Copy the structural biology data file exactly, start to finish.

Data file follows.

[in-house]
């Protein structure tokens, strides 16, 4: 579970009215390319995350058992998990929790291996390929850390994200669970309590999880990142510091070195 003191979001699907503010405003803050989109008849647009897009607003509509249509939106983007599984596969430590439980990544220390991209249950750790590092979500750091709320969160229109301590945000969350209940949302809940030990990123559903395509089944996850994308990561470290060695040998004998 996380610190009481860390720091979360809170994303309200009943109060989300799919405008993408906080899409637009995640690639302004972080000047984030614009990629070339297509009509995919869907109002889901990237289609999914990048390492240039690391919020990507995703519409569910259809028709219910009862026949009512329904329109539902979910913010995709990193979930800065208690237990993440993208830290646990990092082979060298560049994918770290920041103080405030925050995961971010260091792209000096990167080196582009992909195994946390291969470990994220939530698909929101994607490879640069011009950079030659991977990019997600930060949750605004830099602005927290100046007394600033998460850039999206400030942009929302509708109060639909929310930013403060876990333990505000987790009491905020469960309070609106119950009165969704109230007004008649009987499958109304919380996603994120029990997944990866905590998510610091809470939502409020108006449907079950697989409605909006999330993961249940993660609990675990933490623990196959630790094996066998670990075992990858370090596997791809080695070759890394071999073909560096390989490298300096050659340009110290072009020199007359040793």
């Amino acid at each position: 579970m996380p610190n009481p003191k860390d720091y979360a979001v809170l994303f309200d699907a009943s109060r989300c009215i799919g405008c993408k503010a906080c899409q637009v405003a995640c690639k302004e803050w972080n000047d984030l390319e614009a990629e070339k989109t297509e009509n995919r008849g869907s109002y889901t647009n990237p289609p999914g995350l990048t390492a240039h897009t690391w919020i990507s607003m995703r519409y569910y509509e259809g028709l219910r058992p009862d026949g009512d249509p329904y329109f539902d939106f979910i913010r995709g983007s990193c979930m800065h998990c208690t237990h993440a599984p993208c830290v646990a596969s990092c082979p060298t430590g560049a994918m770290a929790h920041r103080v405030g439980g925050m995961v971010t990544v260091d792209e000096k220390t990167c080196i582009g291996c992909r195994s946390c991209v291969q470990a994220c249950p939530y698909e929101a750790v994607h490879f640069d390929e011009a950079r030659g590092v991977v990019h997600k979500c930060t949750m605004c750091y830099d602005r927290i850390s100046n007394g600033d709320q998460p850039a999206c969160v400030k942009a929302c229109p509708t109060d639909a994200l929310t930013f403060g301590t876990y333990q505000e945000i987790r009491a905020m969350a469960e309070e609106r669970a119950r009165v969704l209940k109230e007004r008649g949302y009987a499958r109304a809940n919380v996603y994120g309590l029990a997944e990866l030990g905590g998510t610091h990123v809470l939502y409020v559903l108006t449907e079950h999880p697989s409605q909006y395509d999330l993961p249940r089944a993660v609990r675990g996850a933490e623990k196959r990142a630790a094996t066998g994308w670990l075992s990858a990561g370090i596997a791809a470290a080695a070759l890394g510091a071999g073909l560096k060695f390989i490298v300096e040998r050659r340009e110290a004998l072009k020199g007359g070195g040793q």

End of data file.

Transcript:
[in-house]
């Protein structure tokens, strides 16, 4: 579970009215390319995350058992998990929790291996390929850390994200669970309590999880990142510091070195 003191979001699907503010405003803050989109008849647009897009607003509509249509939106983007599984596969430590439980990544220390991209249950750790590092979500750091709320969160229109301590945000969350209940949302809940030990990123559903395509089944996850994308990561470290060695040998004998 996380610190009481860390720091979360809170994303309200009943109060989300799919405008993408906080899409637009995640690639302004972080000047984030614009990629070339297509009509995919869907109002889901990237289609999914990048390492240039690391919020990507995703519409569910259809028709219910009862026949009512329904329109539902979910913010995709990193979930800065208690237990993440993208830290646990990092082979060298560049994918770290920041103080405030925050995961971010260091792209000096990167080196582009992909195994946390291969470990994220939530698909929101994607490879640069011009950079030659991977990019997600930060949750605004830099602005927290100046007394600033998460850039999206400030942009929302509708109060639909929310930013403060876990333990505000987790009491905020469960309070609106119950009165969704109230007004008649009987499958109304919380996603994120029990997944990866905590998510610091809470939502409020108006449907079950697989409605909006999330993961249940993660609990675990933490623990196959630790094996066998670990075992990858370090596997791809080695070759890394071999073909560096390989490298300096050659340009110290072009020199007359040793």
């Amino acid at each position: 579970m996380p610190n009481p003191k860390d720091y979360a979001v809170l994303f309200d699907a009943s109060r989300c009215i799919g405008c993408k503010a906080c899409q637009v405003a995640c690639k302004e803050w972080n000047d984030l390319e614009a990629e070339k989109t297509e009509n995919r008849g869907s109002y889901t647009n990237p289609p999914g995350l990048t390492a240039h897009t690391w919020i990507s607003m995703r519409y569910y509509e259809g028709l219910r058992p009862d026949g009512d249509p329904y329109f539902d939106f979910i913010r995709g983007s990193c979930m800065h998990c208690t237990h993440a599984p993208c830290v646990a596969s990092c082979p060298t430590g560049a994918m770290a929790h920041r103080v405030g439980g925050m995961v971010t990544v260091d792209e000096k220390t990167c080196i582009g291996c992909r195994s946390c991209v291969q470990a994220c249950p939530y698909e929101a750790v994607h490879f640069d390929e011009a950079r030659g590092v991977v990019h997600k979500c930060t949750m605004c750091y830099d602005r927290i850390s100046n007394g600033d709320q998460p850039a999206c969160v400030k942009a929302c229109p509708t109060d639909a994200l929310t930013f403060g301590t876990y333990q505000e945000i987790r009491a905020m969350a469960e309070e609106r669970a119950r009165v969704l209940k109230e007004r008649g949302y009987a499958r109304a809940n919380v996603y994120g309590l029990a997944e990866l030990g905590g998510t610091h990123v809470l939502y409020v559903l108006t449907e079950h999880p697989s409605q909006y395509d999330l993961p249940r089944a993660v609990r675990g996850a933490e623990k196959r990142a630790a094996t066998g994308w670990l075992s990858a990561g370090i596997a791809a470290a080695a070759l890394g510091a071999g073909l560096k060695f390989i490298v300096e040998r050659r340009e110290a004998l072009k020199g007359g070195g040793q």